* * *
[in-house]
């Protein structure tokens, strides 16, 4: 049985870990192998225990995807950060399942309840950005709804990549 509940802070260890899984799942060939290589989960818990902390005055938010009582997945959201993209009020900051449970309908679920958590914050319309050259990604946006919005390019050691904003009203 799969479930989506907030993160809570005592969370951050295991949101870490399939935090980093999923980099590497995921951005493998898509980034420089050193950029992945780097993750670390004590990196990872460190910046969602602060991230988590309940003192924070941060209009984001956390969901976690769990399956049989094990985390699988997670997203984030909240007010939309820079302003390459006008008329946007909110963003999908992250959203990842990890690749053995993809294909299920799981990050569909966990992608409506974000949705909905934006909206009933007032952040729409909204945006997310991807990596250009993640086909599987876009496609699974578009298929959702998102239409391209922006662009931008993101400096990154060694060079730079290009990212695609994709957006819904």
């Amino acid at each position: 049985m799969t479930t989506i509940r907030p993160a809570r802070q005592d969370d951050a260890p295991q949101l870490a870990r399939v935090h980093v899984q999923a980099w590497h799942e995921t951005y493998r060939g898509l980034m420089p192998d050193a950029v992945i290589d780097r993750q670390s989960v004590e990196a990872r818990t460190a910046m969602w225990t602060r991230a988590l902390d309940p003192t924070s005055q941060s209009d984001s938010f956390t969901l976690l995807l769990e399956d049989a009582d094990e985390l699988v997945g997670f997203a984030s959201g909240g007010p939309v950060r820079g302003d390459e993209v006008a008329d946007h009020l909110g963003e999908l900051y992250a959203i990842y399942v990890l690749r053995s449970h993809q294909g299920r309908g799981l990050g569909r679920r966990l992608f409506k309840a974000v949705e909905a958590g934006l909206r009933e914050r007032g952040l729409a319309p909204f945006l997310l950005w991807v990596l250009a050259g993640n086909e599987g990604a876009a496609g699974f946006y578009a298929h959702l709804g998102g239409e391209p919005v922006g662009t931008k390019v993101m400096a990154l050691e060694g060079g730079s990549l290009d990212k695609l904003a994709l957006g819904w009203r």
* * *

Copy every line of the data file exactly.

[in-house]
């Protein structure tokens, strides 16, 4: 049985870990192998225990995807950060399942309840950005709804990549 509940802070260890899984799942060939290589989960818990902390005055938010009582997945959201993209009020900051449970309908679920958590914050319309050259990604946006919005390019050691904003009203 799969479930989506907030993160809570005592969370951050295991949101870490399939935090980093999923980099590497995921951005493998898509980034420089050193950029992945780097993750670390004590990196990872460190910046969602602060991230988590309940003192924070941060209009984001956390969901976690769990399956049989094990985390699988997670997203984030909240007010939309820079302003390459006008008329946007909110963003999908992250959203990842990890690749053995993809294909299920799981990050569909966990992608409506974000949705909905934006909206009933007032952040729409909204945006997310991807990596250009993640086909599987876009496609699974578009298929959702998102239409391209922006662009931008993101400096990154060694060079730079290009990212695609994709957006819904």
């Amino acid at each position: 049985m799969t479930t989506i509940r907030p993160a809570r802070q005592d969370d951050a260890p295991q949101l870490a870990r399939v935090h980093v899984q999923a980099w590497h799942e995921t951005y493998r060939g898509l980034m420089p192998d050193a950029v992945i290589d780097r993750q670390s989960v004590e990196a990872r818990t460190a910046m969602w225990t602060r991230a988590l902390d309940p003192t924070s005055q941060s209009d984001s938010f956390t969901l976690l995807l769990e399956d049989a009582d094990e985390l699988v997945g997670f997203a984030s959201g909240g007010p939309v950060r820079g302003d390459e993209v006008a008329d946007h009020l909110g963003e999908l900051y992250a959203i990842y399942v990890l690749r053995s449970h993809q294909g299920r309908g799981l990050g569909r679920r966990l992608f409506k309840a974000v949705e909905a958590g934006l909206r009933e914050r007032g952040l729409a319309p909204f945006l997310l950005w991807v990596l250009a050259g993640n086909e599987g990604a876009a496609g699974f946006y578009a298929h959702l709804g998102g239409e391209p919005v922006g662009t931008k390019v993101m400096a990154l050691e060694g060079g730079s990549l290009d990212k695609l904003a994709l957006g819904w009203r």